Other Latinos and members of other ethnic groups did the same thing. They consciously allowed parts of their heritage, whether it be traditions, language or the pronunciations of their names, to fall away in the hopes that it would help their children be considered more American than they were. It didn’t matter whether, like my parents, they had also been born in this country, worked hard every day and paid their taxes on time. Americanism, society had let them know, was about more than citizenship and contribution.
To many people, the outrage that journalist Tom Brokaw ignited when he said, “Hispanics should work harder at assimilation,” may seem overblown. Those same people would probably point out that he apologized.
[Tom Brokaw apologizes after saying ‘Hispanics should work harder at assimilation’]
For what it’s worth, I don’t think there is much more to gain from further attacking him. But I also don’t think we should wave his remarks away, as some of his supporters have tried to do, and ignore why they were hurtful to so many people — and not just to Latinos.
His comments came during a discussion on NBC’s “Meet the Press” about the border wall and the recent government shutdown. He spoke about assimilation after remarking on how he had heard from people who don’t know whether they want “brown grandbabies.”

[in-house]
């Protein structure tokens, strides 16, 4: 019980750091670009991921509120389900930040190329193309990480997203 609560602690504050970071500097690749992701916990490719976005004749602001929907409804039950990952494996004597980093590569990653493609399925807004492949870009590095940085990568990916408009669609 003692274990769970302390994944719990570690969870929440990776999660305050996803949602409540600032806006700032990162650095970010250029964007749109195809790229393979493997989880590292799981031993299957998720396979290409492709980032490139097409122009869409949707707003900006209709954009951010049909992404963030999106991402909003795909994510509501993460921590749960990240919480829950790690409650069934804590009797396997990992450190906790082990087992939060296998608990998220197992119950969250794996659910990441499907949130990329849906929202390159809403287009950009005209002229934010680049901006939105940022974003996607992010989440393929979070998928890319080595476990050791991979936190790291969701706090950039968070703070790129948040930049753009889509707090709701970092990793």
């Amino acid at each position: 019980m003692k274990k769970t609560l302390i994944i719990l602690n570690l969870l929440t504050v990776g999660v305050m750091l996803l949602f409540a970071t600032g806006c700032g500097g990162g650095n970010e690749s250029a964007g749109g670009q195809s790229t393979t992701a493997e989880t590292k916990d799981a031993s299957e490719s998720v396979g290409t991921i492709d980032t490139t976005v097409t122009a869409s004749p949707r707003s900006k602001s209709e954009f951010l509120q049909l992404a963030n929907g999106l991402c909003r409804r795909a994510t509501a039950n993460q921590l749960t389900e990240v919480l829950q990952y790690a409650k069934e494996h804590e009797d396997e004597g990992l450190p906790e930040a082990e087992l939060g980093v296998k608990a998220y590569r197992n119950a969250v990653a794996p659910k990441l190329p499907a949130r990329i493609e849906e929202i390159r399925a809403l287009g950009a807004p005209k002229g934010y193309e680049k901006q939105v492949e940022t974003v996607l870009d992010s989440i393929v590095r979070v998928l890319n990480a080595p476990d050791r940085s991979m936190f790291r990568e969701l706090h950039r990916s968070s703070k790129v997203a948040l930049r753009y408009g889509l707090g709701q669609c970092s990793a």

“I also happen to believe that the Hispanics should work harder at assimilation,” he said. “That’s one of the things I’ve been saying for a long time. You know, they ought not to be just codified in their communities but make sure that all their kids are learning to speak English, and that they feel comfortable in the communities. And that’s going to take outreach on both sides, frankly.”
Days after his remarks, followed by his apology, people were still sharing their anger and hurt on social media, many defending their place in this country. That’s not because there are a lot of overly sensitive individuals. That’s because his words struck at a concern many people of color share: What does it take to be seen as American enough?
People touted their degrees and their accomplishments online, asking if that made them assimilated enough. They also spoke of what their families had given up to be seen as American. Was that sacrifice enough? Would anything be enough?
[Hispanic immigrants are assimilating just as quickly as earlier groups]